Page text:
Baseball looks to protect catchers

The big news in baseball Monday revolved around the partially torn ulnar collateral ligament in Matt Harvey’s right arm.

Such elbow injuries remain a source of immense frustration within the sport; one scout texted me on Monday, saying, “we have no more a handle on this than we did 15 years ago.” But if Harvey requires Tommy John surgery, he can at least take comfort knowing the recovery rate is quite good.

Concussions represent a different kind of problem — a growing problem, judging from statistics compiled by Major League Baseball. Teams have used the disabled list 18 times this season for reasons related to concussions or head injuries, an increase from 13 in 2012 and 11 in ’11, the year that baseball introduced the seven-day concussion DL.

Catchers are at particular risk, representing 10 of the 18 DL moves (including two for the Red Sox’s David Ross and one for the Astros’ Max Stassi, who actually was injured while batting). Six catchers currently are on the DL with concussions — Stassi, the Tigers’ Alex Avila, the Astros’ Carlos Corporan, the Athletics’ John Jaso, the Twins’ Joe Mauer and the Rockies’ Yorvit Torrealba.

The good news is that baseball, like other sports, has made significant advances in diagnosing and treating concussions. The next step is to figure out better preventive measures, and people within the game are talking about that, too.

Avila will wear a heavier, more padded mask when he returns, and Tigers general manager Dave Dombrowski says other catchers should consider doing the same.

Catchers from previous generations surely endured concussions; FOX’s Tim McCarver often has said that he has no idea how many he suffered during his 21-year career.

Dombrowski, though, believes the problem is more acute now.

“We used to have such a low risk of them getting hurt — they barely felt it,” Dombrowski said Monday. “Nowadays, we have the light masks, and there have been increases in velocity and ball movement. More foul tips are going back.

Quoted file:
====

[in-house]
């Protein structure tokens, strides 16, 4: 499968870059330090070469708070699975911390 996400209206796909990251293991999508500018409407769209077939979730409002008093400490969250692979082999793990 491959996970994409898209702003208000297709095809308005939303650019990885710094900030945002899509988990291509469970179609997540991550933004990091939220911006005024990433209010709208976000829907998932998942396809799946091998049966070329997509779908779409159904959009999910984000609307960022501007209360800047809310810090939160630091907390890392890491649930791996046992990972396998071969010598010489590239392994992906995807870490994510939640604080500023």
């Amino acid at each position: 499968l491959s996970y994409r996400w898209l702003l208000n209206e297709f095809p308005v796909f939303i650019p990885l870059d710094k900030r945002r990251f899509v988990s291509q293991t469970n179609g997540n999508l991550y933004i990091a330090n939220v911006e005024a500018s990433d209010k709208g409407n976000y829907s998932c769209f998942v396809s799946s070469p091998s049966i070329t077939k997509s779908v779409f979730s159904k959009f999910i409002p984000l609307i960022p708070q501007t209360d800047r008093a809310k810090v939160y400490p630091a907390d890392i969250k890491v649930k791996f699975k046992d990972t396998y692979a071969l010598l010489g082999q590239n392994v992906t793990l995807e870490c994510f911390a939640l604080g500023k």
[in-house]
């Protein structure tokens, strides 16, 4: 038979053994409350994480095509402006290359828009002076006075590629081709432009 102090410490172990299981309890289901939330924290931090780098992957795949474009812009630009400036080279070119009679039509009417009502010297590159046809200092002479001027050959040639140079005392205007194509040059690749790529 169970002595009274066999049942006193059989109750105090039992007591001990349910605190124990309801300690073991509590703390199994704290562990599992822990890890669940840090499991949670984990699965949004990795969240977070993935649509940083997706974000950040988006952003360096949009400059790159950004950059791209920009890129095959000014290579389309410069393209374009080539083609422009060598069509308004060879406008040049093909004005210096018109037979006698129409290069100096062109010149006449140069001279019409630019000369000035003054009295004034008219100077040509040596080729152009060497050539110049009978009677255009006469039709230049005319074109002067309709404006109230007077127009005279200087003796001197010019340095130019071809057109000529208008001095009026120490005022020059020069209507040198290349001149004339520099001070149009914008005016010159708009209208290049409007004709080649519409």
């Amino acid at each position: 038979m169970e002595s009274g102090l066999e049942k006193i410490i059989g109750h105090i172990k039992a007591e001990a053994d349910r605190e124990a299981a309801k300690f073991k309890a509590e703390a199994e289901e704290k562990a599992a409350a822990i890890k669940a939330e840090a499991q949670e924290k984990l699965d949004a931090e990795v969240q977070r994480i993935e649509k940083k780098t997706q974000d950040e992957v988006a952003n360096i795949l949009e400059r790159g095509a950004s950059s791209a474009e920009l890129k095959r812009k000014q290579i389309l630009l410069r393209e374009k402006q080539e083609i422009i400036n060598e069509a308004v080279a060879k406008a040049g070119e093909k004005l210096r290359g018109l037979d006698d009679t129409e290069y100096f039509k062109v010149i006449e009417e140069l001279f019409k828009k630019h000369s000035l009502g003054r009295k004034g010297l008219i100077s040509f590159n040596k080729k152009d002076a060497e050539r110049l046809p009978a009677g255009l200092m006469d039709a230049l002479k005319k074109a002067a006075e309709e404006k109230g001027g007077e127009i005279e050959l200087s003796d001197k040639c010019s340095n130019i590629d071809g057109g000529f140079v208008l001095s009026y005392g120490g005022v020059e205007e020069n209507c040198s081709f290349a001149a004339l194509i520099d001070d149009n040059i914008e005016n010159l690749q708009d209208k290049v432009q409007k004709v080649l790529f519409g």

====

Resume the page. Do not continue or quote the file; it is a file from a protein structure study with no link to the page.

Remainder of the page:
“(A heavier mask) is not ideally what you want to have. But it’s something you look at.”

The Red Sox’s Ross doesn’t agree, saying: “I’m not sure if that is the answer. Football players wear heavy masks, and they still have lots of concussions.”

After his first stint on the DL, Ross tried a Kevlar cap under his hockey-style mask for greater protection. He recently abandoned it and switched to a more traditional mask for the first time since 2001.

The hockey-style mask offers greater protection to the sides of the head, while the traditional mask is better for balls that come straight back.

“I’m just trying to see if there is a big difference when I get hit with a foul ball,” Ross said. “I think both masks are safe. I just want to know if the old-style mask takes some of the shock away because it comes off (easier).”

Whatever the answer, baseball needs to figure out what it is.

WWPD: What will Pirates do?

The Pirates are 11th in the National League in runs. Their .224 batting average with runners in scoring position ranks next-to-last. And on Saturday, they placed left fielder Starling Marte on the disabled list with a right hand bruise.

The outlook is far from gloomy — the Pirates can go 6-26 and still finish with their first winning record since 1992. They also have a nine-game cushion over the Diamondbacks, the closest team in the race with the NL Central powers for the second wild card.

Still, I wrote earlier this month about how the Pirates needed to acquire another bat before the July 31 non-waiver deadline, and the injury to Marte only underscores their lack of offensive depth.